Weinberg adds,

“Second mortgages are usually smaller than the first mortgage. For example, a borrower might have bought a house for $800,000 with a $600,000, 30-year fixed-rate mortgage. A couple of years later, the homeowner decides they want to redo the kitchen and finish the basement. Let’s say the house is now worth $840,000, and the homeowner gets a $75,000 HELOC or HELoan to access the funds to do the work.  They are cashing out some of their equity without touching the first mortgage.

“This might be a good option for the borrower who intends to pay the HELOC off in the near future. If you have a good deal on your first mortgage, you may not want to give that up by cashing-out the equity on your home.  You can calculate your “blended” interest rate on both loans, and see how that compares to simply refinancing that first mortgage.”

Credit Qualifications for a HEL or a HELOC

The lender has confirmed that you have a certain amount of equity in your home. The lender also needs to look at your ability to repay, which means running a check on your credit score for a home equity loan. According to Weinberg, you will probably need a FICO score of 680 or higher to get approved for a HELOC. If you apply for a conventional loan, the lender would be able to approve you with a lower FICO score.

Your FICO score only tells the lender part of the story when you are applying for a home equity loan product. It doesn’t take into account circumstances surrounding late or missed payments (or worse), such as illness, job loss, or the breakup of a marriage.

Other Requirements Lenders Look for When Approving Applications

The lender also wants reassurance that you will be able to pay back the money you are borrowing. Your debt-to-income ratio will need to be within parameters the lender finds acceptable.

Calculate Your Debt Service Ratio

To calculate this amount, take all of your monthly debt and divide it by your gross monthly income. If the debt-to-income ratio gets too high, money becomes tight and a homeowner will have trouble paying back a loan. Lenders know that once this ratio gets above 43%, it can cause problems for borrowers -- meaning lenders usually won’t approve an application above this level.

Find a Lender Who Will Work with Someone with Bad Credit

There is good news if you happen to be a homeowner with less-than-perfect credit. Each lender has their own criteria when approving applicants for home equity loans. While you may assume that you can get the best deal from the bank you normally deal with since you already have your checking and savings accounts there, this may not necessarily be the case.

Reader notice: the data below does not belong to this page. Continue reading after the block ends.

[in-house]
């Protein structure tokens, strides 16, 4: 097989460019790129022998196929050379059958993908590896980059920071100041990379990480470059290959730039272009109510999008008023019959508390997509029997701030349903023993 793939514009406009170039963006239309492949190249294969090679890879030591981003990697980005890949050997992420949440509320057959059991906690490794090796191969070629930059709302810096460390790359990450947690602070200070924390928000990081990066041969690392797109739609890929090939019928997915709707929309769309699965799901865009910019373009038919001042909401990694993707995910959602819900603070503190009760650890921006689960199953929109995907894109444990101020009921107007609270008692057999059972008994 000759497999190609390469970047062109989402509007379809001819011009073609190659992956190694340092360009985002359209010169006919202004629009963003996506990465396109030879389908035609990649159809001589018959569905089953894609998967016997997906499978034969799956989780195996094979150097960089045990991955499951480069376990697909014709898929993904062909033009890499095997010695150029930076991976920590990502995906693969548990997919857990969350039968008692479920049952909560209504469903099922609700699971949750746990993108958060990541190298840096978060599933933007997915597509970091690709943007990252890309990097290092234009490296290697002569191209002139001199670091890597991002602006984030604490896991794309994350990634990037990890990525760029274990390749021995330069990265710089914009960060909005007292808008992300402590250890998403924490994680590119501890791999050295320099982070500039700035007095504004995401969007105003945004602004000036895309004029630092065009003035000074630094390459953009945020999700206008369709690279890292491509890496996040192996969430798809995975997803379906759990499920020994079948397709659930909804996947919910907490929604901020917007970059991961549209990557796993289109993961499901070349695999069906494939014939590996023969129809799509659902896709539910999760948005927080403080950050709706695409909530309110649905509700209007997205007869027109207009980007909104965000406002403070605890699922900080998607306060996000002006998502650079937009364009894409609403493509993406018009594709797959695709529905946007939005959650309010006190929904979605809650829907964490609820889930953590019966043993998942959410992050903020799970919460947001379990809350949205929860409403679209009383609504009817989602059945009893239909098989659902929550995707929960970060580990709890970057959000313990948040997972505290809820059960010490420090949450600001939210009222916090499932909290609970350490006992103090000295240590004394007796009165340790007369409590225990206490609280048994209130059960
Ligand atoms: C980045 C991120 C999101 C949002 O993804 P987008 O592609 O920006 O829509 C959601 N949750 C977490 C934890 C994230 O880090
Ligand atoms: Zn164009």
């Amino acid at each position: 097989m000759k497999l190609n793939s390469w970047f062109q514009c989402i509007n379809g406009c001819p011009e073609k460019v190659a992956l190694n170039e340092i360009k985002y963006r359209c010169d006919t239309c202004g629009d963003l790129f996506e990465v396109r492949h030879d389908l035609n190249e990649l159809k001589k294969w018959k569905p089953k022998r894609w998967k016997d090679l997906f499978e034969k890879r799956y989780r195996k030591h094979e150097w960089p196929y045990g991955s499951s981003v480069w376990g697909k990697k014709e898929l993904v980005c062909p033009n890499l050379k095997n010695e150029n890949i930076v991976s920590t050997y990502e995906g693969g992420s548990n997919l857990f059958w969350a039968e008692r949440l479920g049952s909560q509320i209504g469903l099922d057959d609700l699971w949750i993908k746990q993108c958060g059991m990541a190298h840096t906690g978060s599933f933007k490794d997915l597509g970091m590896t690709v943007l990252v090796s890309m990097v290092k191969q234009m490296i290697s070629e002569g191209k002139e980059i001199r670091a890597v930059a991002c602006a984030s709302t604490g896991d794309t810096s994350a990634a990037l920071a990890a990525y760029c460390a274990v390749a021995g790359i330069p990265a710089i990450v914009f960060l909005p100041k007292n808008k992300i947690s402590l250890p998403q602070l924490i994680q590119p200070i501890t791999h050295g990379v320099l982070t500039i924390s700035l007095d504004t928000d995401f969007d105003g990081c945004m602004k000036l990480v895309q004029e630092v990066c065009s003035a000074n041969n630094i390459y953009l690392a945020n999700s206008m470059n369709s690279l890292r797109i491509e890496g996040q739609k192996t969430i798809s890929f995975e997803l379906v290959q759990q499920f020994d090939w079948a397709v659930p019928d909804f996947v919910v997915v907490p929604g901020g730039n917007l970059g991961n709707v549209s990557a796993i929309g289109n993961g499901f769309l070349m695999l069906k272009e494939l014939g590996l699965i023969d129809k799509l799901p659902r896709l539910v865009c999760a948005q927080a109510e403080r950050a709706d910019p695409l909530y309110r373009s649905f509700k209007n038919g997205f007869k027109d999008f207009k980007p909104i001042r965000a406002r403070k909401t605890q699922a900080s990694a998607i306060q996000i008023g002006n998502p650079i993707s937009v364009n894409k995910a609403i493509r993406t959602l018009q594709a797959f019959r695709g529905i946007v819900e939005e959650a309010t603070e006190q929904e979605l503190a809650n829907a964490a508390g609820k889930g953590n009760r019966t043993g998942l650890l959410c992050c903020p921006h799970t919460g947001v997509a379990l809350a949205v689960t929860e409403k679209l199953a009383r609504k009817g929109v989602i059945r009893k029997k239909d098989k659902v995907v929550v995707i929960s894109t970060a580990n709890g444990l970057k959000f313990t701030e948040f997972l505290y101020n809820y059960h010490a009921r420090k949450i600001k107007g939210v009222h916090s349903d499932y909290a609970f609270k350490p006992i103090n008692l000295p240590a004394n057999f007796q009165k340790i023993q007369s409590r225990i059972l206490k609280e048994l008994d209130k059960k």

Shop Around for Best Rates

Ashley Dull, editor-in-chief from consumer resource site BadCredit.org, says, “If the lender is local and you already have an established relationship, go there, just for the sake of convenience. This makes it easy to speak face-to-face with someone about your options, but it certainly shouldn't be your only stop.

“As with any financial product, you should always shop around for the best rates. Just because your home bank might be in your backyard it doesn't mean they always have your back. You may be able to find promotional incentives elsewhere and the internet makes it super easy to compare rates quickly; there's really no excuse not to rate shop. You can literally save thousands of dollars by finding an interest rate even a half-percent lower when dealing with a HELOC.”

This is great advice. Consumers are used to shopping around to get the best price on other products and services they use every day; why should financial products be treated differently?

Consider Working with Alternative Lenders

Traditional banks aren’t the only game in town when you are looking to borrow money for a home equity loan. Alternative (private) lenders may also be an option for you. As Dull points out, 

 HELOC Home equity loan lenders bad credit

“The thing about alternative lenders is that they typically use alternative credit data sources to determine creditworthiness, which specifically benefits people with poor or limited credit. What this means is that they're looking at more than just your credit report and score to base their lending decisions.